What Are They?
House flies are pests that like to feed on garbage and other food sources inside and outdoors, especially during warmer seasons. The house fly’s inclination to feed on a wide variety of matter and food items poses potential health risks to humans, as the pest often carries harmful, disease-causing pathogens from one food site to another.
What Do They Look Like?
Size: As adults, house flies typically range from 1/4 to 1/2 inches (6-13 mm) in length, with females being larger in size than males. House fly larvae, also known as maggots, are 1/4 to 3/8 inches (6-9.5 mm) long just prior to pupating.
Color: Adult house flies appear dull gray in color, while larvae are whitish or cream-colored with a greasy sheen.
Face: Fully grown house flies boast a pair of velvety stripes on their faces. The upper stripe appears silver in color and the lower one is gold.
Adults also feature a single pair of wings and four dark stripes that run lengthwise down the thorax, while the sides of the abdomen are usually pale and yellowish-white.
The mouthparts of the house fly work like a sponge and soak up liquids, as the insect cannot bite or chew. During the larval stage of the life cycle, house flies are eyeless, legless maggots with worm-like bodies that taper from the rear to the front.
What Do They Eat?
Restricted to a liquid diet, house flies nevertheless feed on everything from excrement to human foods. The diet of the house fly prominently includes moist decaying matter, such as garbage, rotten fruits and vegetables, and sewage. The pests can also consume solid foods by regurgitating saliva and liquefying the food source.
Do House Flies Bite?
No. House flies possess straw-like (sponging) mouthparts used solely for lapping, sponging, and sucking when taking in food. Consequently, the house fly remains physically incapable of biting humans or animals, and its primary defense mechanism is to fly away at the hint of danger. While some of the pest’s relatives, such as the stable fly, possess the ability to bite, house flies pose greater health risks by carrying disease-causing bacteria on their hairy legs and bodies.
House flies hatch from eggs that adult females deposit in moist decaying matter. The typical female house fly lays her eggs individually or in bunches of 20 to 50 and produces between 350 and 900 offspring over the course of her lifetime. Maggots hatch from the eggs in a mere 8 to 20 hours, feed on the decaying matter. Upon completion, house flies emerge as fully mature adults and typically live for 15 to 25 days. Read more about the house fly life cycle.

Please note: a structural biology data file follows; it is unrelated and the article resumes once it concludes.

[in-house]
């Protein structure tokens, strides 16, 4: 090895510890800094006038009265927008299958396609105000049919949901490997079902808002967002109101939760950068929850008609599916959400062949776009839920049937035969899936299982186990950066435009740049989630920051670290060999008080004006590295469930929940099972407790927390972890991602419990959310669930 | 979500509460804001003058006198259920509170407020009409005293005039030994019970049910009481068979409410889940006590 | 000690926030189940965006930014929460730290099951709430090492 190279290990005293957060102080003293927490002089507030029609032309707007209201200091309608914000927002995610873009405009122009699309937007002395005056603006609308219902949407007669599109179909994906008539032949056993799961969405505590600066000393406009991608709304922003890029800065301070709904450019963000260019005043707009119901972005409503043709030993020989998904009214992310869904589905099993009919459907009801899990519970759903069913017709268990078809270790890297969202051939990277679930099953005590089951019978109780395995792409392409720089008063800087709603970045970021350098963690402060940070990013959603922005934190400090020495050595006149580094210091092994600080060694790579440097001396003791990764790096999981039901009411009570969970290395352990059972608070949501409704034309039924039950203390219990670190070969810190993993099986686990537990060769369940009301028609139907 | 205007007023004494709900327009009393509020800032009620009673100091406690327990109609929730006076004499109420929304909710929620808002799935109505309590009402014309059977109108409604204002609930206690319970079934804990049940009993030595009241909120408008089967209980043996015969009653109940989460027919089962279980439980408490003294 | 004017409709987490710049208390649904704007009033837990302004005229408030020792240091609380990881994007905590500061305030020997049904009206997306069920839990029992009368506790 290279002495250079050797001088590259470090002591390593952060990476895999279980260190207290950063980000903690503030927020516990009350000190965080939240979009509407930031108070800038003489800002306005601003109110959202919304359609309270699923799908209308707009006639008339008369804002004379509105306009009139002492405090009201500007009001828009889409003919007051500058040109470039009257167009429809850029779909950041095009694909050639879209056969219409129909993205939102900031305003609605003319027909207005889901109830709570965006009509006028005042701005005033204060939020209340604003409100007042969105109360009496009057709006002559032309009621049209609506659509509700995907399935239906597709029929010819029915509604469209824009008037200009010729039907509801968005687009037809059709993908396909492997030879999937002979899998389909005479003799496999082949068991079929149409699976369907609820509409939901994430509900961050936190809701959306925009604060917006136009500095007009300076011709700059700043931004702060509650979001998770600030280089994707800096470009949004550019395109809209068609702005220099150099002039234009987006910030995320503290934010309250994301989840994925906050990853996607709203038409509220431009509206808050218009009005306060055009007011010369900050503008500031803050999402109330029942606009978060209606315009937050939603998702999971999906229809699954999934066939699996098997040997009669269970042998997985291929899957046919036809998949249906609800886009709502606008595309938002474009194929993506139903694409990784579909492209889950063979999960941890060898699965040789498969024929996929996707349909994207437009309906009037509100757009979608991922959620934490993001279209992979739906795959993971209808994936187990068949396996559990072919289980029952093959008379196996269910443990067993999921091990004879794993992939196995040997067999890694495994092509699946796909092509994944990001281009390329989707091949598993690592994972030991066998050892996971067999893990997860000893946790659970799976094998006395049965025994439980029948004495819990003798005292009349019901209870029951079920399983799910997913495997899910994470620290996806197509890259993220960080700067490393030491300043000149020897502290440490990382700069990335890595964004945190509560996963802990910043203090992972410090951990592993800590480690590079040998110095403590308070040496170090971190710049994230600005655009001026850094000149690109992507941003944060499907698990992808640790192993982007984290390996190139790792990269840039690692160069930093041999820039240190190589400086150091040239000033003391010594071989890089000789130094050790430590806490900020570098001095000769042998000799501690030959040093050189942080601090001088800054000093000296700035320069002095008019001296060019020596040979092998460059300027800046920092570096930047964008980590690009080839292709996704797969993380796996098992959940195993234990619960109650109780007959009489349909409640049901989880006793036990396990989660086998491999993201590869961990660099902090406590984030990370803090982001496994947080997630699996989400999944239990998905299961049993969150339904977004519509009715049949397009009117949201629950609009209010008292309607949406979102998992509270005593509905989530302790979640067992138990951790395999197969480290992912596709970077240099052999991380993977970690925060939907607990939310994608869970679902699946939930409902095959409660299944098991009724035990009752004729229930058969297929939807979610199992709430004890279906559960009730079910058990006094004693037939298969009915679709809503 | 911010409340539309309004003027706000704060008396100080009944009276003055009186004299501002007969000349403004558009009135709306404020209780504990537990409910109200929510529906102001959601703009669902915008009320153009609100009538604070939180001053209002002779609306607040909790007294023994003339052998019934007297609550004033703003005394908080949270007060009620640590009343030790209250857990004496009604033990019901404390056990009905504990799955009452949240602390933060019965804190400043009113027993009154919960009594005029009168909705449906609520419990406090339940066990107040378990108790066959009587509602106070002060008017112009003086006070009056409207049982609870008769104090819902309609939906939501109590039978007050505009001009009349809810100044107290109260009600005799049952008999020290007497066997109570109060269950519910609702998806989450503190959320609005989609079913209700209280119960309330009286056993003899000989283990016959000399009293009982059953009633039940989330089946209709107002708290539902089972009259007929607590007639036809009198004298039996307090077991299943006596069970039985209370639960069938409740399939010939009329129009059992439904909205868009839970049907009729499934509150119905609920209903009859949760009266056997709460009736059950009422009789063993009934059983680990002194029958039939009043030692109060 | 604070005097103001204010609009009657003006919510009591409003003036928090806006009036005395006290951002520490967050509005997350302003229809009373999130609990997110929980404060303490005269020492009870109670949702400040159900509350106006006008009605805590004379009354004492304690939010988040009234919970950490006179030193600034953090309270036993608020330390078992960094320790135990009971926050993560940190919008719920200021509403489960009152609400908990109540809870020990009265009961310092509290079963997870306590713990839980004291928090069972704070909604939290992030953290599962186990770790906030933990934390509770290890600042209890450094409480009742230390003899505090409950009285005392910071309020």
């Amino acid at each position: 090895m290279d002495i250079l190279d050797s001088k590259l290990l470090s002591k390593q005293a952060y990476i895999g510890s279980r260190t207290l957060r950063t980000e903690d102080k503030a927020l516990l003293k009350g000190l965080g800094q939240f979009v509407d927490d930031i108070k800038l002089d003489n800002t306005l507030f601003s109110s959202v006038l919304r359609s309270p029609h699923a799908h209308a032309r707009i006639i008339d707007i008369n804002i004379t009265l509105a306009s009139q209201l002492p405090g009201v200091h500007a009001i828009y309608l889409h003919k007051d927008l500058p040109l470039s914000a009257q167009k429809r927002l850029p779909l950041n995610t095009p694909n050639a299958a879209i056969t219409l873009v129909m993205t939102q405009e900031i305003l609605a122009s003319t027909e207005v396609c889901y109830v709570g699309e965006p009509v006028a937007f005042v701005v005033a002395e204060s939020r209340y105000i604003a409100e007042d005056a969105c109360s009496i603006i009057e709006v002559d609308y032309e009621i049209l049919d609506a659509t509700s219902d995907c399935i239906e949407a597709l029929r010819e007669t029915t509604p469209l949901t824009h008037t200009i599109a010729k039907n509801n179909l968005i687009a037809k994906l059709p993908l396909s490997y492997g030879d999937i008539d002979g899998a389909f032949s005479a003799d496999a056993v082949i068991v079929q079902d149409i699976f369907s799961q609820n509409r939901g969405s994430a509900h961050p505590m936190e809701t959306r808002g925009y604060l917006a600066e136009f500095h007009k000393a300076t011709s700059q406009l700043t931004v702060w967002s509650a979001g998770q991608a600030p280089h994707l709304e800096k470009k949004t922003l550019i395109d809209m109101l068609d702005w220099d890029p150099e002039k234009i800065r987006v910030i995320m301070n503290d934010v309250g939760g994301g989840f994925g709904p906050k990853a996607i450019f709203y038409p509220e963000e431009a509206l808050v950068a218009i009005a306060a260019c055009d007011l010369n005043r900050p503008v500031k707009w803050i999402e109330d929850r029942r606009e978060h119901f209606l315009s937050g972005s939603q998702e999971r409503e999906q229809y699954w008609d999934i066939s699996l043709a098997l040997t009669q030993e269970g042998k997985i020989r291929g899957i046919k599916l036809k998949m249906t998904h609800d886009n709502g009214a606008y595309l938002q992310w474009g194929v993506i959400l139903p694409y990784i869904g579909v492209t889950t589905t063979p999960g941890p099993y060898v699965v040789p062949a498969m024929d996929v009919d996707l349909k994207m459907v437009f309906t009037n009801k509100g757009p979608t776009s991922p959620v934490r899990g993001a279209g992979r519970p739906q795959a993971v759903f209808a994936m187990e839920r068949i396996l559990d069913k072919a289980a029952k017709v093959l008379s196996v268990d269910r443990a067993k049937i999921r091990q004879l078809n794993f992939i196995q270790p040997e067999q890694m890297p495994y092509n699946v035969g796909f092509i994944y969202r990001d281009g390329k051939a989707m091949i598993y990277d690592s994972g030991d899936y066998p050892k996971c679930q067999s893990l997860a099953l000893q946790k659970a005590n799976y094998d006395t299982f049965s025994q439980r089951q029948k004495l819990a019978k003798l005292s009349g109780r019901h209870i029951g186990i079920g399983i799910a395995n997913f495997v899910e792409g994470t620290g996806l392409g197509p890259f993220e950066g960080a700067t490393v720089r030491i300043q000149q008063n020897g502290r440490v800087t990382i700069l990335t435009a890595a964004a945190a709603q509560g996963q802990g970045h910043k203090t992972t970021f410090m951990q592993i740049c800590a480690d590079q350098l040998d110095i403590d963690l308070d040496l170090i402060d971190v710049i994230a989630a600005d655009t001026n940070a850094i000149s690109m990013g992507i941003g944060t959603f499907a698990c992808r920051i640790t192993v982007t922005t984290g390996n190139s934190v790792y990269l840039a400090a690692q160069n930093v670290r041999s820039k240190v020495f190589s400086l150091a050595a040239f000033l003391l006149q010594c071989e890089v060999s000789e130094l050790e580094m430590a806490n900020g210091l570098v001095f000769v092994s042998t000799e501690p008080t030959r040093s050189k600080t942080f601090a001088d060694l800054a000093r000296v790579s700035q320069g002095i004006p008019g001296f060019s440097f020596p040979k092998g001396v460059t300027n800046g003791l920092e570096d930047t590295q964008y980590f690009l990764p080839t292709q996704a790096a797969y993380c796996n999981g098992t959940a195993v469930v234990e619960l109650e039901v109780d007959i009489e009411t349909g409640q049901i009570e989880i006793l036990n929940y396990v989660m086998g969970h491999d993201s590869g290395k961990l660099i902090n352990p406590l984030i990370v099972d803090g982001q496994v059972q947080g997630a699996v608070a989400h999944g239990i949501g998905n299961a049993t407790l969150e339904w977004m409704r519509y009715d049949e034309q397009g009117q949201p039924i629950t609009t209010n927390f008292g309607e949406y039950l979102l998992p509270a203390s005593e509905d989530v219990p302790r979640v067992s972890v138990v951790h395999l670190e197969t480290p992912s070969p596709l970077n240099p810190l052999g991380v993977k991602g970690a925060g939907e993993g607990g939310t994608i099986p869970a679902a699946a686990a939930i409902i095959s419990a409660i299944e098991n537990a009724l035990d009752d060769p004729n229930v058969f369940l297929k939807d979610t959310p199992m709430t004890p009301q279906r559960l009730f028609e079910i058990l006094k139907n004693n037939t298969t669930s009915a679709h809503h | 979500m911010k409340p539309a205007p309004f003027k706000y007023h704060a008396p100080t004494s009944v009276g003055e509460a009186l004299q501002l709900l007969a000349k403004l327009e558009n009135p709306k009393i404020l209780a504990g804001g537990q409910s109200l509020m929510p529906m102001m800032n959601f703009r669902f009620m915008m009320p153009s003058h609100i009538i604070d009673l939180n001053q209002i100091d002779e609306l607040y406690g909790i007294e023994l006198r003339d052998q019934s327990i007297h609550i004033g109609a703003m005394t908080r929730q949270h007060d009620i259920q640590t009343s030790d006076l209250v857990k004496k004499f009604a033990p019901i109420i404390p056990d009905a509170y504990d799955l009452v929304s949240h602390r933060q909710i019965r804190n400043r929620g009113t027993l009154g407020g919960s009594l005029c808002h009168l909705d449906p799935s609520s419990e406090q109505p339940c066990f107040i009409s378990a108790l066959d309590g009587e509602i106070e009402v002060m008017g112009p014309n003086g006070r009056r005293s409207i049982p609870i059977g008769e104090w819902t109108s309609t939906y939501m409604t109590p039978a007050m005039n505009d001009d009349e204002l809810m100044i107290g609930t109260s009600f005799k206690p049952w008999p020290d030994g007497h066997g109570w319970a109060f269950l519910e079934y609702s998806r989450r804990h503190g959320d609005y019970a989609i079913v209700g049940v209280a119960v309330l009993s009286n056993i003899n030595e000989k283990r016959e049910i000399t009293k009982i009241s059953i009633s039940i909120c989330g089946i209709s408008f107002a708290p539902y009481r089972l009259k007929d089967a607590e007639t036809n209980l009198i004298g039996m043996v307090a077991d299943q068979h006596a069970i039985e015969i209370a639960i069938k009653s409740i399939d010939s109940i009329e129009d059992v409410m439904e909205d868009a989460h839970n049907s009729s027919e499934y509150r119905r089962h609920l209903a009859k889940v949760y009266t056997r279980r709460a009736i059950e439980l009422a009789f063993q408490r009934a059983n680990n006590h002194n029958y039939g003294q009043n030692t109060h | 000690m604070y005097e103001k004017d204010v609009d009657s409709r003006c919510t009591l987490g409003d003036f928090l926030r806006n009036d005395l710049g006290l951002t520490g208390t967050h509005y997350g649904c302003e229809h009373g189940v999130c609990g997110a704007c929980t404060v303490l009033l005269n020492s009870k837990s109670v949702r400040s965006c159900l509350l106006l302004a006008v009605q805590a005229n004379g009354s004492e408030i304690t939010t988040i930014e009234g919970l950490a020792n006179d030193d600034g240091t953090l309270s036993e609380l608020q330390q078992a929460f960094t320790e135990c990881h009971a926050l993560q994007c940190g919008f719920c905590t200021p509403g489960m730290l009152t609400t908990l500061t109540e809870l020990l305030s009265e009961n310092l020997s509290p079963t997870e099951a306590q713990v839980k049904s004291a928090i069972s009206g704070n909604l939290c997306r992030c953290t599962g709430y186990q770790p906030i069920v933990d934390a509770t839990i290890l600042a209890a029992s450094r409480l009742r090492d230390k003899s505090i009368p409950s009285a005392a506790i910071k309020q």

- Look for adult house flies around trash cans and other sites containing decaying matter.
- May notice fly specks, or fecal spots, on household surfaces.
- When resting on walls, house flies tend to remain within five feet of the ground during the day and climb to higher positions at night.
House Flies & Disease
Like other species of filth flies, the house fly breeds in and feeds on decaying matter, such as excrement, and regularly comes into contact with disease-causing microorganisms as a result. Problems arise when house flies transfer the pathogens to food items and household surfaces, thereby putting humans at risk of contracting a variety of potentially serious diseases. The pests defecate or regurgitate whenever they land on a surface and are capable of carrying over 100 different pathogens, including cholera, dysentery, typhoid fever, tuberculosis, and salmonella.
Signs of Infestation
Flying Around the Home
The mere presence of adult house flies often implies that an infestation is nearby, as the insects generally remain within a mile or two of their birthplace.
House flies also leave tiny fecal spots called fly specks on surfaces. In fact, determining the severity of a house fly infestation can be accomplished by strategically placing white spot cards around the home and counting the number of fly specks that appear after a week or so. Fifty or more fly specks generally signals the need to implement proper control measures, while anything over a hundred specks means that a serious infestations exists nearby.
The most effective ways to prevent a house fly infestation involve maintaining a sanitary home environment and barring the pests from entering in the first place. Effective sanitation entails removing spoiled food and garbage from the home, regularly cleaning and covering trash cans, and preventing organic matter, such as grass clippings, manure, and weed piles, from accumulating in the yard and decaying.
Similarly, excluding house flies from the home also requires the implementation of preemptive measures, such as checking and tightening window screens, keeping doors closed, and caulking or plugging any openings through which the pests could enter. Chemical methods, while available, typically fail to control house flies long-term, as the insects can become resistant to pesticides.
Tips for Removal from Home
Sticky traps, live-capture traps, and insect light traps may help alleviate a house fly infestation. Heat can also be used to eliminate house flies, as the pests will die in 30 minutes at a temperature of 120 degrees Fahrenheit. However, an integrated pest management plan (IPM) based on sanitation and exclusion represents the best approach to take when attempting to control and eradicate an infestation of house flies.